Born in 1903, Bob Hope was a British-born American entertainer and comic actor known for his rapid-fire delivery of jokes and one-liners, as well as his success in virtually all entertainment media and his decades of overseas tours to entertain American troops. Hope received numerous awards and honors for his work as an entertainer and humanitarian. He died on July 27, 2003.

Born as Leslie Townes Hope in 1903, Bob Hope reigned as the king of American comedy for decades. He started out his life, however, across the Atlantic. Hope spent his first years of life in England, where his father worked as a stonemason. In 1907, Hope came to the United States and his family settled in Cleveland, Ohio. His large family, which included his six brothers, struggled financially in Hope’s younger years, so Hope worked a number of jobs, ranging from a soda jerk to a shoe salesman, as a young man to help ease his parents’ financial strain.

Hope’s mother, an aspiring singer at one time, shared her expertise with Bob. He also took dancing lessons and developed an act with his girlfriend, Mildred Rosequist ,as a teenager. The pair played local vaudeville theaters for a time. Bitten by the showbiz bug, Hope next partnered up with friend Lloyd Durbin for a two-man dance routine. After Durbin died on the road of food poisoning, Hope joined forces with George Byrne. Hope and Byrne landed some work with film star Fatty Arbuckle and made it to Broadway in Sidewalks of New York in 1927.

By the early 1930s, Hope had gone solo. He attracted widespread notice for his role in the Broadway musical Roberta, which showcased his quick wit and superb comic timing. Around this time, Hope met singer Dolores Reade. The pair married in 1934. He again showed off his comedic talents in the Ziegfeld Follies of 1936. Later that year, Hope landed a leading part in Red, Hot and Blue, with Ethel Merman and Jimmy Durante.

In 1937, Hope landed his first radio contract. He got his own show the following year, which became a regular feature on Tuesday nights. Week after week, listeners tuned in to hear Hope’s snappy one-liners and wisecracks. He became one of radio’s most popular performers, and stayed on the air until the mid-1950s.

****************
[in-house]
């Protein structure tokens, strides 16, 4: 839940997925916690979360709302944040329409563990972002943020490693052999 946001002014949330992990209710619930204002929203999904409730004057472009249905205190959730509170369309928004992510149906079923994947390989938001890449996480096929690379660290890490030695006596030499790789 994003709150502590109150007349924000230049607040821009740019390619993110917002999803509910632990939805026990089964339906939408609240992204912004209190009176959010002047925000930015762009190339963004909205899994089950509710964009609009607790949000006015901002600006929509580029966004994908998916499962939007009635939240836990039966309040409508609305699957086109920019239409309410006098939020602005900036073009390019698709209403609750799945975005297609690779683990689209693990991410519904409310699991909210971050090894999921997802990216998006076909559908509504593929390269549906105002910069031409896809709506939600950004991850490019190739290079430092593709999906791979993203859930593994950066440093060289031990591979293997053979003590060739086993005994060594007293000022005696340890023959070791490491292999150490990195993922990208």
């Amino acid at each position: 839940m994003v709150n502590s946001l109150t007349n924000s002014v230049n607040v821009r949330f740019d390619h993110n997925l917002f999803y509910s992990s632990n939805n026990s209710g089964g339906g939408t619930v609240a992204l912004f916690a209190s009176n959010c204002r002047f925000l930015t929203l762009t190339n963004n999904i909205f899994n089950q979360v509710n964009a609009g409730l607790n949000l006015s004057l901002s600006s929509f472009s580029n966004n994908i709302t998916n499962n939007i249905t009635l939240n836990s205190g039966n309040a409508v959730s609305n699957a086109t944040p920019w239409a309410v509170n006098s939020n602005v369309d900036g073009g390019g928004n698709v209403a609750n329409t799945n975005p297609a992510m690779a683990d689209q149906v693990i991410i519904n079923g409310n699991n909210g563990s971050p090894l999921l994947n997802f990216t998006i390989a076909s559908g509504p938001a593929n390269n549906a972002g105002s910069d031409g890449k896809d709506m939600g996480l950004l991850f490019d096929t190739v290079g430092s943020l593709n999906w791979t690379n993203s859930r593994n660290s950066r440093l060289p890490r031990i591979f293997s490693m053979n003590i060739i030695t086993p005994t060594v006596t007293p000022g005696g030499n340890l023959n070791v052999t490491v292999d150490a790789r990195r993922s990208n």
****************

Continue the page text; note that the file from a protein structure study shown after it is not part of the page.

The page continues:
In the late 1930s, Hope made the jump to feature films. His first major role came in The Big Broadcast of 1938, in which he sang “Thanks for the Memory” with Shirley Ross. The song became his trademark tune. The following year, Hope starred in The Cat and the Canary, a hit comedic mystery. He played a sharp, smart-talking coward in this haunted house tale—a type of character he would play numerous times over his career.

In 1940, Hope made his first film with popular crooner Bing Crosby. The pair starred together as a pair of likeable con artists in The Road to Singapore with Dorothy Lamour playing their love interest. The duo proved to be box office gold. Hope and Crosby, who remained lifelong friends, made seven Road pictures together.

On his own and with Crosby, Hope starred in numerous hit comedies. He was one of the top film stars throughout the 1940s, with such hits as 1947’s western spoof The Paleface. Hope was often called upon to use his superior ad-lib skills as the host of Academy Awards. While he never won an Academy Award for his acting, Hope received several honors from the Academy of Motion Picture Arts and Sciences over the years.